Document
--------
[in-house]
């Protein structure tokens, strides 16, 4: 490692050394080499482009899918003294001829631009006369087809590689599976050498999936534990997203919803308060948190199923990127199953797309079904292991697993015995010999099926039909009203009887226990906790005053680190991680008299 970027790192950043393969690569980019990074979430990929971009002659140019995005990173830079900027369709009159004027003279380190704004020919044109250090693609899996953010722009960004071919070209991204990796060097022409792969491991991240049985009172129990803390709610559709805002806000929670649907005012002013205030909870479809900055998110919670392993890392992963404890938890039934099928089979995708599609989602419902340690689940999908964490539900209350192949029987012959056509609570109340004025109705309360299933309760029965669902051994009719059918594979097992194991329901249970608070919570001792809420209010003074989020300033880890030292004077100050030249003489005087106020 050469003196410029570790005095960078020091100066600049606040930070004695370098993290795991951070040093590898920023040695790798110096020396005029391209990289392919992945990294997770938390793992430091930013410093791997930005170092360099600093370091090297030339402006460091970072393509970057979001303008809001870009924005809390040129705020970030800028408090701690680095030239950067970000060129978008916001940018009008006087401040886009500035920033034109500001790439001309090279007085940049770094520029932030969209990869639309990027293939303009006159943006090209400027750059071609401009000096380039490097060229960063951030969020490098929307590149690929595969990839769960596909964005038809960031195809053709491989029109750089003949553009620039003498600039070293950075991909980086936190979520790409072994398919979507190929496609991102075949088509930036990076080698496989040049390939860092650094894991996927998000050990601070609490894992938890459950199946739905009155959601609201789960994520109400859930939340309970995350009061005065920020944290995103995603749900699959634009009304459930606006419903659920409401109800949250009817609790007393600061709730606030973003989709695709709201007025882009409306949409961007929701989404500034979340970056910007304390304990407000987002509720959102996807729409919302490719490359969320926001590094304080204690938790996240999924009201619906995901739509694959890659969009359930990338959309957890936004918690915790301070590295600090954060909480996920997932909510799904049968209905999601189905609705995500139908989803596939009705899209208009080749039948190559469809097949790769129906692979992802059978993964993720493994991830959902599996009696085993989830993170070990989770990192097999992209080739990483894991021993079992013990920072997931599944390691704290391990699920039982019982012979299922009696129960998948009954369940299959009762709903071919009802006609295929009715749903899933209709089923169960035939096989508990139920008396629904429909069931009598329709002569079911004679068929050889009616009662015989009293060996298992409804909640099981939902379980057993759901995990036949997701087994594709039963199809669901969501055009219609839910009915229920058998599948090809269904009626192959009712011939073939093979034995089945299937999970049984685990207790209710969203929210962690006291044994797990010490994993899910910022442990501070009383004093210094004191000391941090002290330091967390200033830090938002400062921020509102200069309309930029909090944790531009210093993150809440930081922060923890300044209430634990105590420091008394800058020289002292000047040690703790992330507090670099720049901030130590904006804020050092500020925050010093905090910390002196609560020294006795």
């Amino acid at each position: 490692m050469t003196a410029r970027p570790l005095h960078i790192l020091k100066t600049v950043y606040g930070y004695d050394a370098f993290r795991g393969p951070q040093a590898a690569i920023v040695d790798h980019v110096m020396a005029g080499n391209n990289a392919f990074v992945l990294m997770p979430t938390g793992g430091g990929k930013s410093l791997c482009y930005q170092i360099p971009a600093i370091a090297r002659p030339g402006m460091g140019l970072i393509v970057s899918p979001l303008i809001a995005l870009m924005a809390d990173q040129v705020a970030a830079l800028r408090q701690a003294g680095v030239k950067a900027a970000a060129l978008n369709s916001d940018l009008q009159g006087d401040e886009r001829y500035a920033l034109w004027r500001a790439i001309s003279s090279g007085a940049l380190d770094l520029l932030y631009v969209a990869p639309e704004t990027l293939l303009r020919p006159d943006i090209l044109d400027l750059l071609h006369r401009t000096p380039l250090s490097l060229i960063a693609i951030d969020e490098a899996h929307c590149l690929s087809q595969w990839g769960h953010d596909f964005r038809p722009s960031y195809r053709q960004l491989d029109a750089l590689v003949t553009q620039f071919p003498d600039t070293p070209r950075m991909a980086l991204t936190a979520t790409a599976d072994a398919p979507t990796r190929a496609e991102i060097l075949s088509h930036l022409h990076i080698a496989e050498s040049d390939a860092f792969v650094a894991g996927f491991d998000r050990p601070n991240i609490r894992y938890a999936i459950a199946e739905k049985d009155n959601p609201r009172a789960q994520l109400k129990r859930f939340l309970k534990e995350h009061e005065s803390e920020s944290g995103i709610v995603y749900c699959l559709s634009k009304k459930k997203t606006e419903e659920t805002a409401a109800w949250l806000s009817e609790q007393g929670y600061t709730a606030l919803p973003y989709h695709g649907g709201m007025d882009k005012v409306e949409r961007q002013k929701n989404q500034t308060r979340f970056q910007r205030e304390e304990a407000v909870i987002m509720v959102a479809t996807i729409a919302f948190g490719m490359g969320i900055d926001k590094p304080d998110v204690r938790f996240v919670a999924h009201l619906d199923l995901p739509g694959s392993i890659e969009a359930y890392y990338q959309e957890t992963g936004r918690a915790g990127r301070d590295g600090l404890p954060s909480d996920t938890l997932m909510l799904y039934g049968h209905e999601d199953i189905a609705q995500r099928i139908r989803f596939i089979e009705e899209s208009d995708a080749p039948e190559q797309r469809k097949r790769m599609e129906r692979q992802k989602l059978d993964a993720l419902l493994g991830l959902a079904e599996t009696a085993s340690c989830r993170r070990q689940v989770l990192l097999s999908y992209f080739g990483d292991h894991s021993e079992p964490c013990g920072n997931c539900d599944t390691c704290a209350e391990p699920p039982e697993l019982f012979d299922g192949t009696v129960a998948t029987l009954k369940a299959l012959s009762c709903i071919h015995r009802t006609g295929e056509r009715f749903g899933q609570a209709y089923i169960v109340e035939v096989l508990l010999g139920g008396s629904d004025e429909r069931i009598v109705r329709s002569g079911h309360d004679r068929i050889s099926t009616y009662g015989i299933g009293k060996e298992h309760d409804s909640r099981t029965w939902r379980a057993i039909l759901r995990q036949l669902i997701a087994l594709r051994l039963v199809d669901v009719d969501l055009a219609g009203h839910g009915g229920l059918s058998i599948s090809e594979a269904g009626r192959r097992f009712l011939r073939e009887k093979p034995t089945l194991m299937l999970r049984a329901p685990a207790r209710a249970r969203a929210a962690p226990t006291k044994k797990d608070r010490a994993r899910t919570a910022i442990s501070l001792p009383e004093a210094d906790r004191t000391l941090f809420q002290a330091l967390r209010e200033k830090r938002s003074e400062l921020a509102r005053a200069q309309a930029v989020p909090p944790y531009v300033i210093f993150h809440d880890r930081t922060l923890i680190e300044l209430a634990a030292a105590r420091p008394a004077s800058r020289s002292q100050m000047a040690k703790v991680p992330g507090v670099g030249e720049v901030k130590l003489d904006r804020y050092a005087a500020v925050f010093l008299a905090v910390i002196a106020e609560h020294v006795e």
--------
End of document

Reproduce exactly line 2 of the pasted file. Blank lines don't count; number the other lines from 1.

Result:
């Protein structure tokens, strides 16, 4: 490692050394080499482009899918003294001829631009006369087809590689599976050498999936534990997203919803308060948190199923990127199953797309079904292991697993015995010999099926039909009203009887226990906790005053680190991680008299 970027790192950043393969690569980019990074979430990929971009002659140019995005990173830079900027369709009159004027003279380190704004020919044109250090693609899996953010722009960004071919070209991204990796060097022409792969491991991240049985009172129990803390709610559709805002806000929670649907005012002013205030909870479809900055998110919670392993890392992963404890938890039934099928089979995708599609989602419902340690689940999908964490539900209350192949029987012959056509609570109340004025109705309360299933309760029965669902051994009719059918594979097992194991329901249970608070919570001792809420209010003074989020300033880890030292004077100050030249003489005087106020 050469003196410029570790005095960078020091100066600049606040930070004695370098993290795991951070040093590898920023040695790798110096020396005029391209990289392919992945990294997770938390793992430091930013410093791997930005170092360099600093370091090297030339402006460091970072393509970057979001303008809001870009924005809390040129705020970030800028408090701690680095030239950067970000060129978008916001940018009008006087401040886009500035920033034109500001790439001309090279007085940049770094520029932030969209990869639309990027293939303009006159943006090209400027750059071609401009000096380039490097060229960063951030969020490098929307590149690929595969990839769960596909964005038809960031195809053709491989029109750089003949553009620039003498600039070293950075991909980086936190979520790409072994398919979507190929496609991102075949088509930036990076080698496989040049390939860092650094894991996927998000050990601070609490894992938890459950199946739905009155959601609201789960994520109400859930939340309970995350009061005065920020944290995103995603749900699959634009009304459930606006419903659920409401109800949250009817609790007393600061709730606030973003989709695709709201007025882009409306949409961007929701989404500034979340970056910007304390304990407000987002509720959102996807729409919302490719490359969320926001590094304080204690938790996240999924009201619906995901739509694959890659969009359930990338959309957890936004918690915790301070590295600090954060909480996920997932909510799904049968209905999601189905609705995500139908989803596939009705899209208009080749039948190559469809097949790769129906692979992802059978993964993720493994991830959902599996009696085993989830993170070990989770990192097999992209080739990483894991021993079992013990920072997931599944390691704290391990699920039982019982012979299922009696129960998948009954369940299959009762709903071919009802006609295929009715749903899933209709089923169960035939096989508990139920008396629904429909069931009598329709002569079911004679068929050889009616009662015989009293060996298992409804909640099981939902379980057993759901995990036949997701087994594709039963199809669901969501055009219609839910009915229920058998599948090809269904009626192959009712011939073939093979034995089945299937999970049984685990207790209710969203929210962690006291044994797990010490994993899910910022442990501070009383004093210094004191000391941090002290330091967390200033830090938002400062921020509102200069309309930029909090944790531009210093993150809440930081922060923890300044209430634990105590420091008394800058020289002292000047040690703790992330507090670099720049901030130590904006804020050092500020925050010093905090910390002196609560020294006795």